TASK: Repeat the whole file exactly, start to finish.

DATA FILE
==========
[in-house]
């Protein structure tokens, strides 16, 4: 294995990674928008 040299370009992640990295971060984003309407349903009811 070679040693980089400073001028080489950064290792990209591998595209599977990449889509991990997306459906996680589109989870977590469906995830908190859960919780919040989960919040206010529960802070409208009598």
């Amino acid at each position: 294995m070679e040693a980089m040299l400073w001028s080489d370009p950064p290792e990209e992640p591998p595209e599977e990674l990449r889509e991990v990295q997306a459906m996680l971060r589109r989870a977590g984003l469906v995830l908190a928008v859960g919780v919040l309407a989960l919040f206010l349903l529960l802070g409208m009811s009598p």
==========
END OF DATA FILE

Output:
[in-house]
């Protein structure tokens, strides 16, 4: 294995990674928008 040299370009992640990295971060984003309407349903009811 070679040693980089400073001028080489950064290792990209591998595209599977990449889509991990997306459906996680589109989870977590469906995830908190859960919780919040989960919040206010529960802070409208009598």
């Amino acid at each position: 294995m070679e040693a980089m040299l400073w001028s080489d370009p950064p290792e990209e992640p591998p595209e599977e990674l990449r889509e991990v990295q997306a459906m996680l971060r589109r989870a977590g984003l469906v995830l908190a928008v859960g919780v919040l309407a989960l919040f206010l349903l529960l802070g409208m009811s009598p």